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Regional Matters

October 5, 2023

Parsing the Slow Post-Pandemic Labor Market Recovery of Maryland’s Capital Suburbs

This article is a collaboration between the Federal Reserve Bank of Richmond and the Stephen S. Fuller Institute at the Schar School at George Mason University.

Introduction

The District of Columbia and its inner ring suburbs — referred to as the Capital Beltway after Interstate 495 — has historically been the core job center for the Washington Metropolitan Area1. (See map below.) Following restrictions to in-person activities at the onset of the COVID-19 pandemic in spring 2020, unemployment spiked within the Capital Beltway, jobs were shed, and commuting patterns shifted. The labor market recovery from the pandemic shock has been uneven within the Capital Beltway, with stronger growth in the Virginia suburbs than the District of Columbia and Maryland's Beltway counties. In this article, we look at labor market activity within the Capital Beltway over the past three years to assess what might be contributing to the slower growth north of the Potomac River.

Unemployment Rate Is Lowest in Maryland Capital Suburbs Amid Shrinking Labor Force

Following the onset of the COVID-19 pandemic, the unemployment rate inside the Capital Beltway spiked from historically low rates of around 3 percent in 2019 and early 2020 to 9.2 percent in April 2020. After the unprecedented increase, unemployment quickly began declining, returning to 3.2 percent by December 2021, and declining to just 2.5 percent by July 2023. As a whole, the Capital Beltway has returned to a historically low unemployment rate, but the Maryland and Virginia portions have fared better than D.C. proper: In July, the unemployment rate in the Maryland portion was at a 20-year low of just 1.6 percent, while Virginia's share had an unemployment rate of 2.2 percent. In contrast, D.C. proper had an unemployment rate of 5.3 percent — a rate that has been steadily rising since December 2022.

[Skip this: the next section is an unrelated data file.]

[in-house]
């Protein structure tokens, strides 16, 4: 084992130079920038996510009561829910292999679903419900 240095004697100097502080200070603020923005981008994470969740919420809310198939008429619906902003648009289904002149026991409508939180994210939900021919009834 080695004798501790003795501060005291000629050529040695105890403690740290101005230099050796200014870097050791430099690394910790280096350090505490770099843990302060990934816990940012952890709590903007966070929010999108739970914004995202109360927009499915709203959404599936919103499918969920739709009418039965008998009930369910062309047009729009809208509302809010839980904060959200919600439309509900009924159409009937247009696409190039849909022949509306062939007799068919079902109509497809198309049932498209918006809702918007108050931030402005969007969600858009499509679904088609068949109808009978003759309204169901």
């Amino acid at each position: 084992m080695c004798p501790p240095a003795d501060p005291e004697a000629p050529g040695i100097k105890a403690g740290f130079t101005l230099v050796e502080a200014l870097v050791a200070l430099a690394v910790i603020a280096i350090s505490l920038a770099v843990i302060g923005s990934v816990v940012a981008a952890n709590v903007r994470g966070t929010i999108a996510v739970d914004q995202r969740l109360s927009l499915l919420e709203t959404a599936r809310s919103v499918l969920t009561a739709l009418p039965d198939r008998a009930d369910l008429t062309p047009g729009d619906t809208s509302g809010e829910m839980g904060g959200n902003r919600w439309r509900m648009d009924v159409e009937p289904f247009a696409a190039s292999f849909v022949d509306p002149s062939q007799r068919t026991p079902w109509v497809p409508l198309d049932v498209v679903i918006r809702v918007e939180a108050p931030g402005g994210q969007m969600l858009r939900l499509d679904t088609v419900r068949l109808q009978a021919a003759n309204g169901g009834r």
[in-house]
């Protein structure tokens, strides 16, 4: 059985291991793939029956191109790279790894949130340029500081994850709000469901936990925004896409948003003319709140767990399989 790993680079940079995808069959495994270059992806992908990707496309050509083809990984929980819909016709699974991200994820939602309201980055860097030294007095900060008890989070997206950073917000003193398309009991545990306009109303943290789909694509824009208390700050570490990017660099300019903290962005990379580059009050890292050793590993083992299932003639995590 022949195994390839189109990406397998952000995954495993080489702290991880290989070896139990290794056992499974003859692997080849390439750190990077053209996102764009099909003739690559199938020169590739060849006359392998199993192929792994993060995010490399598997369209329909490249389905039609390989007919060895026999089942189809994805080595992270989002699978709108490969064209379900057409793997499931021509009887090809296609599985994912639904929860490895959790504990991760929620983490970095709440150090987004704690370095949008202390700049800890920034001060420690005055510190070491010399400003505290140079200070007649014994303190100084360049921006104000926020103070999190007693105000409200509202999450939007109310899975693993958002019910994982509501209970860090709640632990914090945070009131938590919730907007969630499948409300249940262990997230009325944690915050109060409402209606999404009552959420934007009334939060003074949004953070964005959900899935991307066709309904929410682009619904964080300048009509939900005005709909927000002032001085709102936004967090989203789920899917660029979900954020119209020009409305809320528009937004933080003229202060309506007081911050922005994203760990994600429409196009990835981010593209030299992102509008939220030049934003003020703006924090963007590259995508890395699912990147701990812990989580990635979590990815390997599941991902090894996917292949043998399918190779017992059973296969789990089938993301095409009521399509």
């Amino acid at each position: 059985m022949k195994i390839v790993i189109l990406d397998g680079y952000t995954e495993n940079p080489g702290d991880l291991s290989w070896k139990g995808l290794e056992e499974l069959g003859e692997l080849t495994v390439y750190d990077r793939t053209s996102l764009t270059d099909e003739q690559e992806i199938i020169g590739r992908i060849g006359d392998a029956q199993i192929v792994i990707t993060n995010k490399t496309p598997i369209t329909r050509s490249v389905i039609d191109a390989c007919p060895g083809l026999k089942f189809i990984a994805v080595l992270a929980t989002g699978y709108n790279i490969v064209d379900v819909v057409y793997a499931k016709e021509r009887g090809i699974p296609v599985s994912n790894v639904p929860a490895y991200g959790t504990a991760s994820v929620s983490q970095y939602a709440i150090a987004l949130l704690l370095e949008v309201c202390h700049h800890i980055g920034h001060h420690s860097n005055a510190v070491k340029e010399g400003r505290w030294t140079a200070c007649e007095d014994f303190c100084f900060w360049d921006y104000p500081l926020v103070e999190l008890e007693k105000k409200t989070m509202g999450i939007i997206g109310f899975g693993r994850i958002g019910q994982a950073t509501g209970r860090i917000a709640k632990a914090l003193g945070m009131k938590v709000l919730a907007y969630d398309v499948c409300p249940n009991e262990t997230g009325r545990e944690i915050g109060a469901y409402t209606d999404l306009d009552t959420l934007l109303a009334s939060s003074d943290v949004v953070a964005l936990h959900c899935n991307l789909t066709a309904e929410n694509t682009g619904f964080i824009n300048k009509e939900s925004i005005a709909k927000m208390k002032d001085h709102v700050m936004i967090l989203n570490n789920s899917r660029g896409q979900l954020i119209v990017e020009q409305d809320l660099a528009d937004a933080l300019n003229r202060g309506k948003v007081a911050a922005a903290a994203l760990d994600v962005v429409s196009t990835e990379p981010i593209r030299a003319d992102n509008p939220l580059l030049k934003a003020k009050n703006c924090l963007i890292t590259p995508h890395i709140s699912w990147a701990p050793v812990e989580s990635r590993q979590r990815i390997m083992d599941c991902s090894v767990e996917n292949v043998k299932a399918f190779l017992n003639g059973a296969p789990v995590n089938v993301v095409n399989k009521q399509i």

Although the Maryland portion of the Capital Beltway recorded a two-decade low unemployment rate in July, this unfortunately has largely been driven by a reduced labor force, not by rising employment. The labor force in the Maryland Beltway contracted 3.4 percent between January 2020 and July 2023 (about 37,000 people), which was consistent for Montgomery County and Prince George's County. In contrast, the labor force in the Virgina Beltway expanded 5.8 percent over the same period — again roughly evenly among jurisdictions in the Virginia portion. The labor force in the District of Columbia contracted 1 percent over the same period.

Employment Growth Slower in Maryland Suburbs

As the unemployment rate in the Capital Beltway spiked during the height of the pandemic, employment in the Capital Beltway rapidly contracted. Employment in the Capital Beltway declined by 295,000 workers from 2.54 million in the fourth quarter of 2019 to 2.23 million in the second quarter of 2020. Figure 3 below illustrates how all three sub-state regions have yet to return to pre-pandemic employment levels, and the Maryland Beltway remains farthest from its pre-pandemic level.

Disaggregating the jurisdictions reveals that employment change in the Virginia Beltway varies far more than in the Maryland portion. From the fourth quarter of 2019 to the first quarter of 2023, employment decreased 10.8 percent in Alexandria City while it increased 15 percent in Fairfax City. Meanwhile, the components of the Maryland Beltway — Montgomery County and Prince George's County — declined by roughly similar percentages. Among the three largest jurisdictions in the Capital Beltway (District of Columbia; Fairfax County, Virginia; Montgomery County, Maryland), Montgomery County recorded the largest percentage decline, despite being smaller in level terms than the District of Columbia. Notably, employment losses in Montgomery County accounted for 26 percent of losses for the entire state of Maryland over this period, even though it only accounted for 17.5 percent of the state's employment in the fourth quarter of 2019. In fact, the Maryland Beltway accounted for 41.8 percent of Maryland employment losses over the period.